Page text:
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President pushes for increased regulation and penalization of online platforms that facilitate sex trafficking; Consumer prices fall in March due to declining gasoline prices; Though oil prices rose to their highest levels in three years, they are expected to drop with increasing tensions from “trade war.”
Google, Facebook, Twitter, Snap, Amazon, Microsoft, Apple — these companies have become household names, and the world today heavily relies on their services. To many, the benefits of cheap and easy connection to information are obvious, ranging from increased educational and career opportunities to an increased rate of technological innovation. However, as the pace of this progress accelerates, two distinct issues have remained concerning: the use of these technologies and access to them. The topic of this article mostly focuses on how people still lack access to the Internet. This lack of access to and of use of the Internet is known as the “digital divide.”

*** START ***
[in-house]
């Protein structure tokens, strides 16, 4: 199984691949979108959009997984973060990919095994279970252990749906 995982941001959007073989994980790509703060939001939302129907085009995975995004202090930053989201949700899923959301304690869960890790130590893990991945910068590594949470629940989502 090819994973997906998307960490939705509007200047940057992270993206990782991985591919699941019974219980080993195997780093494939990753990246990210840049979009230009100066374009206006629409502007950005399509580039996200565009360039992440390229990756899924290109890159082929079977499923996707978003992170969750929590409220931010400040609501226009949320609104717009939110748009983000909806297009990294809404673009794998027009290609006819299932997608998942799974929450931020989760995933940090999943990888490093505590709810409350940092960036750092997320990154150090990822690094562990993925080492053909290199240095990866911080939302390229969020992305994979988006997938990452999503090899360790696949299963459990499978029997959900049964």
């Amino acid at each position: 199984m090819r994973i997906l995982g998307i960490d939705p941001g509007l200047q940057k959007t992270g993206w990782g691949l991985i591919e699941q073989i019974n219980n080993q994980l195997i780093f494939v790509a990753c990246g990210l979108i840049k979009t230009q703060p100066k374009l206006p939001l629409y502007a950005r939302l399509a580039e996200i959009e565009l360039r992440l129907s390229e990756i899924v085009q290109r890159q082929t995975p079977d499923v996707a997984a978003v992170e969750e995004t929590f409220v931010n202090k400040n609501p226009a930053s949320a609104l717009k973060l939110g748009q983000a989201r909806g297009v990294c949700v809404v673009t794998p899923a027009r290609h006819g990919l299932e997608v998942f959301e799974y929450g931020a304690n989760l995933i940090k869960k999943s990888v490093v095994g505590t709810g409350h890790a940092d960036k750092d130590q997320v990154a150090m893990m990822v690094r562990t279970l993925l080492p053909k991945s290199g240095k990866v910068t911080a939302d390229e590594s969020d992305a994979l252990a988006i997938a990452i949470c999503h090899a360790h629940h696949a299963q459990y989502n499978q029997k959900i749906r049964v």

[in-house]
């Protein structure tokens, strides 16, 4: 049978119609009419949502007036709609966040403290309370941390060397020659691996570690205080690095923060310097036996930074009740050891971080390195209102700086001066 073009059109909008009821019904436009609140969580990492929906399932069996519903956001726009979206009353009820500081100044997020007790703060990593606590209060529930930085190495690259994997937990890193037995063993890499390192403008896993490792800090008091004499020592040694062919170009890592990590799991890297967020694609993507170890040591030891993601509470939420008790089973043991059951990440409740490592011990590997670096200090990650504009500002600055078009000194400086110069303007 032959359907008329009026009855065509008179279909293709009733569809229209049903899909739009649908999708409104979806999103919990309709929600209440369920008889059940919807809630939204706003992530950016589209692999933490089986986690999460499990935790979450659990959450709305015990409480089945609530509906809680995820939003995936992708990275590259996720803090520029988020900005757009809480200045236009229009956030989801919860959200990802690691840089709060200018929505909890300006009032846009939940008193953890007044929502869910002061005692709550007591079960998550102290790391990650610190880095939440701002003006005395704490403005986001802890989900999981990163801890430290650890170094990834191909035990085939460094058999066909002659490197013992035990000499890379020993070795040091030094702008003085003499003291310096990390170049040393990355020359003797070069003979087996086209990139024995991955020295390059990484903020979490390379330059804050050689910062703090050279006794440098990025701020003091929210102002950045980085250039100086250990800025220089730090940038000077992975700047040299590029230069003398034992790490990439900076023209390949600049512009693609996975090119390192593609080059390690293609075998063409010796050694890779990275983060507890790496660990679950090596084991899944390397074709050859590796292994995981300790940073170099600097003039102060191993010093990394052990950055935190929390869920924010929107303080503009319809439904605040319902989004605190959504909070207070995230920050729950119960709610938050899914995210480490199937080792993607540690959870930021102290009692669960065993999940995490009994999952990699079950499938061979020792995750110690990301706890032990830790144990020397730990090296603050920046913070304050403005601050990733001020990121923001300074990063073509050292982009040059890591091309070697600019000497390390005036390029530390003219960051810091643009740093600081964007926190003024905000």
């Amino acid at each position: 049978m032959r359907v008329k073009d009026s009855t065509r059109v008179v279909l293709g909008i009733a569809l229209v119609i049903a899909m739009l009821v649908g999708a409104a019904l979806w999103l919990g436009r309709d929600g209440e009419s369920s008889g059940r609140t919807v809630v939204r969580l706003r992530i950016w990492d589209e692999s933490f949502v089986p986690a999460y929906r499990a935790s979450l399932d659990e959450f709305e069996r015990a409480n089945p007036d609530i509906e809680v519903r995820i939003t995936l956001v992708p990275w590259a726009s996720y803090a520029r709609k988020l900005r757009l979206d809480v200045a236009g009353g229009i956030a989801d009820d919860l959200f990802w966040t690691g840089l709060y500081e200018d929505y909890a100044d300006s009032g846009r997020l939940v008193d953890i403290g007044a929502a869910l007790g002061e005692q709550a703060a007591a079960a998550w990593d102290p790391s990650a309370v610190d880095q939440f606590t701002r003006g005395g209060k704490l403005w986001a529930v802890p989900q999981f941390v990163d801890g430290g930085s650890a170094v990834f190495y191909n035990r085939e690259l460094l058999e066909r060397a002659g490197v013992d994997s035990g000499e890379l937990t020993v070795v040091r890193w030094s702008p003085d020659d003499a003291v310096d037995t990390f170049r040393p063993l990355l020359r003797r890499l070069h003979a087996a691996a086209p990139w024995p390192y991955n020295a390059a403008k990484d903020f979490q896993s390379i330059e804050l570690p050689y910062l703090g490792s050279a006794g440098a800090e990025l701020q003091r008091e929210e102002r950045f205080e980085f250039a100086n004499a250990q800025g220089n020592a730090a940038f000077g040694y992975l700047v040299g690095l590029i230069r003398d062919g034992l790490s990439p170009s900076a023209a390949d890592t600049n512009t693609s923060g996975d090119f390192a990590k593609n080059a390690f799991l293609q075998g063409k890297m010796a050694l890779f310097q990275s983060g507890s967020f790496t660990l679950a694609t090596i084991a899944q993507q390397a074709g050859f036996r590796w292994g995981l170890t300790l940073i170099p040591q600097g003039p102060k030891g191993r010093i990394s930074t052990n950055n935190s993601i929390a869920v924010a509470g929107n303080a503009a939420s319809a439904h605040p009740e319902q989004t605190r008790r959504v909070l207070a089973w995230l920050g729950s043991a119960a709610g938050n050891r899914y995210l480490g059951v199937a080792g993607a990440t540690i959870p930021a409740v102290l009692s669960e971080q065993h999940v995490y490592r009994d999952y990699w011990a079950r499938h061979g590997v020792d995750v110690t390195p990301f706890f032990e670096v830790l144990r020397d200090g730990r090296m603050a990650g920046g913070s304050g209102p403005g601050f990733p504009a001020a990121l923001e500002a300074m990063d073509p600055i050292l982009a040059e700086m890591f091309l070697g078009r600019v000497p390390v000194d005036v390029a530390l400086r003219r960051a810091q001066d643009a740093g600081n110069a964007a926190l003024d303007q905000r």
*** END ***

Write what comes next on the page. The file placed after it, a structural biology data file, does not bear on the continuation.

Faculty Affiliate Kevin Werbach, a former FCC lawyer, wrote a paper 20 years ago which predicted that the internet’s feedback loop — what is produced by online activities would inform the internet continuously and create new activities — was an “endless spiral of connectivity” like the vortex of a tornado that would keep fueling its growth.
“In many ways, we got it right,” he said.
When the Republican-led Federal Communications Commission repealed Obama-era net neutrality regulations last week, all eyes turned to Comcast.
The Philly-headquartered cable company, the biggest in the country, is smack at the center of the debate over the future of the internet. Everyone wants to know: How will the repeal affect Comcast? What changes will we see from the company? And who will alert consumers of any potential disasters?
Faculty Affiliates Christopher Yoo and Kevin Werbach, experts on internet policy, commented.
Democrats in the Senate laid out their plan for reforming the U.S. tax system. Senators from both parties also introduced an Internet of Things cybersecurity bill. European manufacturing is on a tear as U.S. spending slows and the dollar continues to slide.